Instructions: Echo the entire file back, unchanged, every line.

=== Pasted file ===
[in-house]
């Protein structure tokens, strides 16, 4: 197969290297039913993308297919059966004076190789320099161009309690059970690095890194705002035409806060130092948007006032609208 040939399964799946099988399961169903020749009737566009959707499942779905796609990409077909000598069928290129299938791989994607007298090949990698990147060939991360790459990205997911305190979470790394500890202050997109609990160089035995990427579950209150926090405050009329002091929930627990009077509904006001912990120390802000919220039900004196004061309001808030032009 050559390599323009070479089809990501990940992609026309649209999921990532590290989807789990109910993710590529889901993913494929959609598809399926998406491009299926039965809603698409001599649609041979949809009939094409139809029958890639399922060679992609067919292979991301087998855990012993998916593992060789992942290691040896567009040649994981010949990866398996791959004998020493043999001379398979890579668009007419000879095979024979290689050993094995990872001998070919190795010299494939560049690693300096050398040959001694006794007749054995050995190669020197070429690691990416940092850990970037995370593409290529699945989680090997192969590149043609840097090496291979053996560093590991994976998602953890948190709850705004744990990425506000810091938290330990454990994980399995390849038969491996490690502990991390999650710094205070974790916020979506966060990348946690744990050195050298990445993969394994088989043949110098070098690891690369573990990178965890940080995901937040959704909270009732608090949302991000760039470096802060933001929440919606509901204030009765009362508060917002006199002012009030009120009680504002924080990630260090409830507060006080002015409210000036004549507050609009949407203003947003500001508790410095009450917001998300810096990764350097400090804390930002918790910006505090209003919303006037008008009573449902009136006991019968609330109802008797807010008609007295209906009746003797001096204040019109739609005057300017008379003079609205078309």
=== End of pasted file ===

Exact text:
[in-house]
């Protein structure tokens, strides 16, 4: 197969290297039913993308297919059966004076190789320099161009309690059970690095890194705002035409806060130092948007006032609208 040939399964799946099988399961169903020749009737566009959707499942779905796609990409077909000598069928290129299938791989994607007298090949990698990147060939991360790459990205997911305190979470790394500890202050997109609990160089035995990427579950209150926090405050009329002091929930627990009077509904006001912990120390802000919220039900004196004061309001808030032009 050559390599323009070479089809990501990940992609026309649209999921990532590290989807789990109910993710590529889901993913494929959609598809399926998406491009299926039965809603698409001599649609041979949809009939094409139809029958890639399922060679992609067919292979991301087998855990012993998916593992060789992942290691040896567009040649994981010949990866398996791959004998020493043999001379398979890579668009007419000879095979024979290689050993094995990872001998070919190795010299494939560049690693300096050398040959001694006794007749054995050995190669020197070429690691990416940092850990970037995370593409290529699945989680090997192969590149043609840097090496291979053996560093590991994976998602953890948190709850705004744990990425506000810091938290330990454990994980399995390849038969491996490690502990991390999650710094205070974790916020979506966060990348946690744990050195050298990445993969394994088989043949110098070098690891690369573990990178965890940080995901937040959704909270009732608090949302991000760039470096802060933001929440919606509901204030009765009362508060917002006199002012009030009120009680504002924080990630260090409830507060006080002015409210000036004549507050609009949407203003947003500001508790410095009450917001998300810096990764350097400090804390930002918790910006505090209003919303006037008008009573449902009136006991019968609330109802008797807010008609007295209906009746003797001096204040019109739609005057300017008379003079609205078309």